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Republic of the Philippines



G.R. No. L-109698 December 5, 1994


POWER CO., INC., respondents.



On 23 January 1991, Davao Light and Power Company, Inc. (DLPC) filed with the
Energy Regulatory Board (ERB) an application for the approval of the sound value
appraisal of its property in service.

The Asian Appraisal Company valued the property and equipment of DLPC as of 12
March 1990 at One Billion One Hundred Forty One Million Seven Hundred Seventy
Four Thousand Pesos (P1,141,774,000.00).

On 6 December 1992, ERB approved the application of DLPC after deducting Fourteen
Million Eight Hundred Thousand Pesos (P14,800,000.00) worth of property and
equipment which were not used by DLPC in its operation.

On 6 July 1992, petitioners filed a petition for review on certiorari before this Court
assailing the decision of ERB on the ground of lack of jurisdiction and/or grave abuse of
discretion amounting to lack of jurisdiction.

In our resolution of 8 September 1992, we referred the case for proper disposition to the
Court of Appeals which subsequently dismissed the petition on the ground that (1) the
filing of the petition for review with the Supreme Court was a wrong mode of appeal,
and (2) the petition did not comply with the provisions of Supreme Court Circular 1-88 in
that (a) it did not state the date when the petitioners received notice of the ERB
decision, (b) it did not state the date when the petitioners filed a motion for
reconsideration, and (c) it inconsistently alleged different dates when petitioners
supposedly received the denial of their motion by ERB.
On 18 December 1992, petitioners filed a motion for reconsideration contending that our
resolution of 8 September 1992 was a directive for the Court of Appeals to disregard the
above circular.

In its resolution of 24 March 1993, the Court of Appeals denied the motion for
reconsideration for lack of merit. Hence, the instant recourse.

We deny the petition. The predecessor of the Energy Regulatory Board was the Board
of Energy created under P.D. No. 1206. Thereunder, appeals from the decisions of the
Board of Energy were appealable to the Office of the President. However, under the
Interim Rules Implementing the Judiciary Reorganization Act of 1980, final decisions,
orders, awards or resolutions of the Board of Energy were made appealable to the
Intermediate Appellate Court (Sec. 9).

On 2 February 1987, the New Constitution took effect. Sec. 30, Art. VI, thereof provides:
"No law shall be passed increasing the appellate jurisdiction of the Supreme Court as
provided in this Constitution without its advice and concurrence."

On 8 May 1987, the President promulgated E.O. No. 172 creating the Energy
Regulatory Board to replace the Board of Energy. Under Sec. 10 thereof, "[a] party
adversely affected by a decision, order or ruling of the Board . . . may file a petition to be
known as petition for review with the Supreme Court."

On 27 February 1991, the Supreme Court promulgated Circular No.

1-91, par. (1) of which specifically provides that the proper mode of appeal from any
quasi-judicial agency, including ERB, is by way of a petition for review with the Court of

It is very patent that since Sec. 10 of E.O. No. 172 was enacted without the advice and
concurrence of this Court, this provision never became effective, with the result that it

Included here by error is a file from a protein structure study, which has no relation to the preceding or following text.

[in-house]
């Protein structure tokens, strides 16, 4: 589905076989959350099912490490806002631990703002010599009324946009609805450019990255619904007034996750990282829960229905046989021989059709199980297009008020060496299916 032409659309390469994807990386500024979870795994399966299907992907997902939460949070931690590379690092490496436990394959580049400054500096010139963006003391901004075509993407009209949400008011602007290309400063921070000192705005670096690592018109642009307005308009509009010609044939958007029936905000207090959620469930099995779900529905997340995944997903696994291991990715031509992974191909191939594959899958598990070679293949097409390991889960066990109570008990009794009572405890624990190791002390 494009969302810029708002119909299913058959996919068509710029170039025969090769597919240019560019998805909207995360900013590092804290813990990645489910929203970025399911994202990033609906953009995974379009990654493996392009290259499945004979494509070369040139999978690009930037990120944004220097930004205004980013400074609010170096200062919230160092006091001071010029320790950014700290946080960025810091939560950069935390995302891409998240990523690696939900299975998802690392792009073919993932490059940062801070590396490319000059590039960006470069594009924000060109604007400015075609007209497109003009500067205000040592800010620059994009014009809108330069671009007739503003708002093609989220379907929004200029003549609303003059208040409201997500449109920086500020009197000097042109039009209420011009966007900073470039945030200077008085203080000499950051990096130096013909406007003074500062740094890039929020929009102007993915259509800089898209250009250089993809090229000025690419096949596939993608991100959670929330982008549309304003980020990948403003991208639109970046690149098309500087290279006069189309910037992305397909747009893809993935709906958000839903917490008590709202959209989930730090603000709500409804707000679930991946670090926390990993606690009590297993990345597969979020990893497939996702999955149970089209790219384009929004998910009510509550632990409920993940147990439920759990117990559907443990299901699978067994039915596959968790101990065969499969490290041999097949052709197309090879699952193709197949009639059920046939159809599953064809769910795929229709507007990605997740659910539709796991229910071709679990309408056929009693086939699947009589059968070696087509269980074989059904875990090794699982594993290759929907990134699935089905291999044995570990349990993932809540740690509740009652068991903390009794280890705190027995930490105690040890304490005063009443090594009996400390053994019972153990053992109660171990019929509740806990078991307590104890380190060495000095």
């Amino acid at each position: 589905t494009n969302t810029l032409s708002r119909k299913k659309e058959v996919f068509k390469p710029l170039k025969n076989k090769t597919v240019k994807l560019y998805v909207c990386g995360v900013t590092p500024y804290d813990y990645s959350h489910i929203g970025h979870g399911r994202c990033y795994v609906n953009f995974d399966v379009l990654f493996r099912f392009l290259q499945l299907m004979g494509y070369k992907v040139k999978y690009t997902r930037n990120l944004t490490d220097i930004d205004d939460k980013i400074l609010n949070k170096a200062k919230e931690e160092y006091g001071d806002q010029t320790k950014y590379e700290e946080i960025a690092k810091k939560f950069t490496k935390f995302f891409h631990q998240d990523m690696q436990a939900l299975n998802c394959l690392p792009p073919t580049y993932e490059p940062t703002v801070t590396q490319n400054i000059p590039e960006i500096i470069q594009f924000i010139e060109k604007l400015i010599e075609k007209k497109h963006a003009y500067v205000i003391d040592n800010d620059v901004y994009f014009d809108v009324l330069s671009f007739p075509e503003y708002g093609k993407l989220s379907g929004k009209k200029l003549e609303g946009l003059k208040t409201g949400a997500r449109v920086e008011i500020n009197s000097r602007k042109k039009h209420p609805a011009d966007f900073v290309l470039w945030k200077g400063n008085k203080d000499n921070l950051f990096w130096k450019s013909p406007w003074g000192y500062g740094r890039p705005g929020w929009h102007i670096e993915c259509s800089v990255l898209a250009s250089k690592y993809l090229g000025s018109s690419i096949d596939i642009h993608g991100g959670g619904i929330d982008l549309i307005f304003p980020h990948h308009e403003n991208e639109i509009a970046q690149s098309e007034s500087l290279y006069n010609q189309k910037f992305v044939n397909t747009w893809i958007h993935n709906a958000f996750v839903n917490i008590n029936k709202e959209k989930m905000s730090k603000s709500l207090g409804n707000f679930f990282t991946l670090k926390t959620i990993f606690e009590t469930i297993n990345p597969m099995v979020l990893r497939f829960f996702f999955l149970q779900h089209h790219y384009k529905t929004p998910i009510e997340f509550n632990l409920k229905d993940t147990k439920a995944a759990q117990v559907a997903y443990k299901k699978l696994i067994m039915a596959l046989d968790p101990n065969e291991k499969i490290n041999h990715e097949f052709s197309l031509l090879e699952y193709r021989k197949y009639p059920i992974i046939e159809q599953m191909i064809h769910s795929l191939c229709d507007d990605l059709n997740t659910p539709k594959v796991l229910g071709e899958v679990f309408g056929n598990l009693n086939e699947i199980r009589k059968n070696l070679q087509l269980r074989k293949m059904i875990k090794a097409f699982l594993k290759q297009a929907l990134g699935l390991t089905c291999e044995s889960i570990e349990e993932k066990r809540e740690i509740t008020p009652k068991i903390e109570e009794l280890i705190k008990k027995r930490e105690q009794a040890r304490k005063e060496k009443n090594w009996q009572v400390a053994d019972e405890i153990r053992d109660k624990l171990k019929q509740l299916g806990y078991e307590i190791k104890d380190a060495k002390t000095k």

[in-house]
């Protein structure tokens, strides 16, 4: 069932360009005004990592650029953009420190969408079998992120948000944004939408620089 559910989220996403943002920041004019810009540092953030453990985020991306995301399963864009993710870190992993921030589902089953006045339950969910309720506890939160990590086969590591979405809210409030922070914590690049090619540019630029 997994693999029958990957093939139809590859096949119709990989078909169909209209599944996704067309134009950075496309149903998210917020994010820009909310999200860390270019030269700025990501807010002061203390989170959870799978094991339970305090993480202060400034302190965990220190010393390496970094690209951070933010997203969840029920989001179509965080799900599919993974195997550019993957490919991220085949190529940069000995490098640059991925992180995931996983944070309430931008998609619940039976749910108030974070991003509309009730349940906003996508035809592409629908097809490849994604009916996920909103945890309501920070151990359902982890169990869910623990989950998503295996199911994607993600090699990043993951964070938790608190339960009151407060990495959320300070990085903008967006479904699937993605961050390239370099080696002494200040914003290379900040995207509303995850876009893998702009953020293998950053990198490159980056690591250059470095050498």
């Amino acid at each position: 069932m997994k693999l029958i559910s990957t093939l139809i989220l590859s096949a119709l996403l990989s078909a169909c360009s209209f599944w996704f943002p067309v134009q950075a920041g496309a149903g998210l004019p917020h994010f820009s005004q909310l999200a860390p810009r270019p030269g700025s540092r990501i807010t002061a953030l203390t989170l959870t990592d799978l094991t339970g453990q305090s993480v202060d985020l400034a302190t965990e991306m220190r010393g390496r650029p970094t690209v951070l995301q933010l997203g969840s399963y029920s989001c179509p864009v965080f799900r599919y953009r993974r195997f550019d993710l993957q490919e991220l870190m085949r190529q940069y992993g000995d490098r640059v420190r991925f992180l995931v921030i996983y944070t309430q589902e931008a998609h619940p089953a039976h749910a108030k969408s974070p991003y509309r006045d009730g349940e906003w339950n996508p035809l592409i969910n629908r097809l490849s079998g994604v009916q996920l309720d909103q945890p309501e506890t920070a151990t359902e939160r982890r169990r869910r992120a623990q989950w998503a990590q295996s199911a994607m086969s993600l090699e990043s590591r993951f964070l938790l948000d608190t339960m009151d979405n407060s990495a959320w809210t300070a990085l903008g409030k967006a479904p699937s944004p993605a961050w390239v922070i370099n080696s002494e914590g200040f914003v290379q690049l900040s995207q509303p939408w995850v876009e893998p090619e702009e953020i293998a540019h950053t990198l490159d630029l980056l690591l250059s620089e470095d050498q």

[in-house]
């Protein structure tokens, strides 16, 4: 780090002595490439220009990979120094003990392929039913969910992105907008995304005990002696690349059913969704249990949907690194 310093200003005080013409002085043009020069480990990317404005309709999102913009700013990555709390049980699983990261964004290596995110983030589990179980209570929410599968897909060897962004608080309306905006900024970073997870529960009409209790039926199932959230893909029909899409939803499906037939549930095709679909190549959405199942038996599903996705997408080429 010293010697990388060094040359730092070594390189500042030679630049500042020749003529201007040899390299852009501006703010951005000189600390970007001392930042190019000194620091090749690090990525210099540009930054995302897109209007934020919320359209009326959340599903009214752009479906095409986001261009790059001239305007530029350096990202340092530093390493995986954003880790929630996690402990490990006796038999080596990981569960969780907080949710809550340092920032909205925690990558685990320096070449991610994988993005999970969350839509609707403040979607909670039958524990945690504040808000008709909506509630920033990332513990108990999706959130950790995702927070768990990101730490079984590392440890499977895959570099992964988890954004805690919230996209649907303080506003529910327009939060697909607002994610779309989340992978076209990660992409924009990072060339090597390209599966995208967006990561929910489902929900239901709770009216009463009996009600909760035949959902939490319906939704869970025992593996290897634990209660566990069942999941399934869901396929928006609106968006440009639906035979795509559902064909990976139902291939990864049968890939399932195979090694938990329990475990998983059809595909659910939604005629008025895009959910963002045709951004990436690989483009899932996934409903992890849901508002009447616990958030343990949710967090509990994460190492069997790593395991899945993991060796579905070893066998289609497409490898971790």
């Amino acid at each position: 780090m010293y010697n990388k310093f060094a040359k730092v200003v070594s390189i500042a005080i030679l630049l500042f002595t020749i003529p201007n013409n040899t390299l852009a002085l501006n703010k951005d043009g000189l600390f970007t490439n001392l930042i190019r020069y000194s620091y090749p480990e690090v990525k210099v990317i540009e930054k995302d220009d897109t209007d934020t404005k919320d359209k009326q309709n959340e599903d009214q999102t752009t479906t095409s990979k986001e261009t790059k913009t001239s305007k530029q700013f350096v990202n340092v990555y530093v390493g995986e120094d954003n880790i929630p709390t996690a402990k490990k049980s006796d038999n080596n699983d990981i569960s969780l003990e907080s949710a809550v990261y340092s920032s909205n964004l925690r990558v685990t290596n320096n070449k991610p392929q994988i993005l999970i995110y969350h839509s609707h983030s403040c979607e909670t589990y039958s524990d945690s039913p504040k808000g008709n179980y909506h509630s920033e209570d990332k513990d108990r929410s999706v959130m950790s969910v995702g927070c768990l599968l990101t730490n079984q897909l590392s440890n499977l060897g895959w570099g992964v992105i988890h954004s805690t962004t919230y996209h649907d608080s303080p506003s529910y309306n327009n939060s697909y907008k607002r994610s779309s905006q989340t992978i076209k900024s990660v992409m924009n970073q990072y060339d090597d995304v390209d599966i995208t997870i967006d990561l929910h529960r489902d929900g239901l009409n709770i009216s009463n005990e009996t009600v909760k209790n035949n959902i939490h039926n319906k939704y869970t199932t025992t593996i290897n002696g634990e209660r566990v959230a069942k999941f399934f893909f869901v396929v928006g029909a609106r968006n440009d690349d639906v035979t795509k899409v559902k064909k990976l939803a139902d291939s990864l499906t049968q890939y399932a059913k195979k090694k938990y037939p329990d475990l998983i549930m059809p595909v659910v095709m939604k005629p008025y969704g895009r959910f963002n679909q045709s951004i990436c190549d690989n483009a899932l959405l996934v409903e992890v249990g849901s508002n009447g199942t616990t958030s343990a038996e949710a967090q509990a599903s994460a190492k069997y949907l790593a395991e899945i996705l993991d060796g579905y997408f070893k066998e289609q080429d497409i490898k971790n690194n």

cannot be deemed to have amended the Judiciary Reorganization Act of 1980.
Consequently, the authority of the Court of Appeals to decide cases from the Board of
Energy, now ERB, remains (Cf. First Lepanto Ceramics, Inc. v. Court of Appeals, G.R.
No. 110571, 7 October 1994).

If the appeal is brought to either Court (Supreme Court or Court of Appeals) by the
wrong procedure, the only course of action open to it is to dismiss the appeal. There is
no longer any justification for allowing transfers of erroneous appeals from one court to
another (Quesada v. Court of Appeals, G.R. No. 93869, 12 November 1990).

Prior to Circular No. 1-91, the Supreme Court promulgated Circular No. 2-90 dated 9
March 1990, Item No. 4 of which states that "[a]n appeal taken to either the Supreme
Court or the Court of Appeals by the wrong or inappropriate mode shall be dismissed".

Paragraph (d) of said Circular No. 2-90 also provides that "[n]o transfer of appeals
erroneously taken to the Supreme Court or to the Court of Appeals to whichever of
these Tribunals has appropriate appellate jurisdiction will be allowed; continued
ignorance or willful disregard of the law on appeals will not be tolerated."

Consequently, the Court of Appeals was correct when it held —

Contrary to petitioners' stand, the Supreme Court's Resolution dated September 8, 1992,
referring "this case to the Court of Appeals for further disposition" was not a directive for
this court to disregard the above circulars and precedents. Rather the said SC resolution
could mean only that this court should dispose of the subject petition in conformity with,
and not in violation of, those circulars and precedents (Rollo, p. 26).

Both Circulars Nos. 1-88 and 2-90 were duly published in newspapers of general
circulation in the Philippines. Hence, lawyers are expected to keep themselves abreast
with the decisions of this Court and with its Circulars and other issuances relating to
procedure or affecting their duties and responsibilities as officers of the court
(Teehankee, Jr. v. Hon. Madayag, G.R. No. 102717, 12 December 1992).

SC Circular No. 1-88, which took effect on 1 January 1989, was not adopted and
approved by this Court for childish, flimsy or petty reasons, nor for pure love of
technicalities, but to compel the strict observance of the Revised Rules of Court in order
that proceedings before this Court may not be needlessly delayed (Gallardo v. Quintus,
A.M. No. RTJ-90-577, 18 April 1991).

WHEREFORE, the instant petition is DISMISSED.

Padilla, Davide, Jr., Quiason and Kapunan, JJ., concur.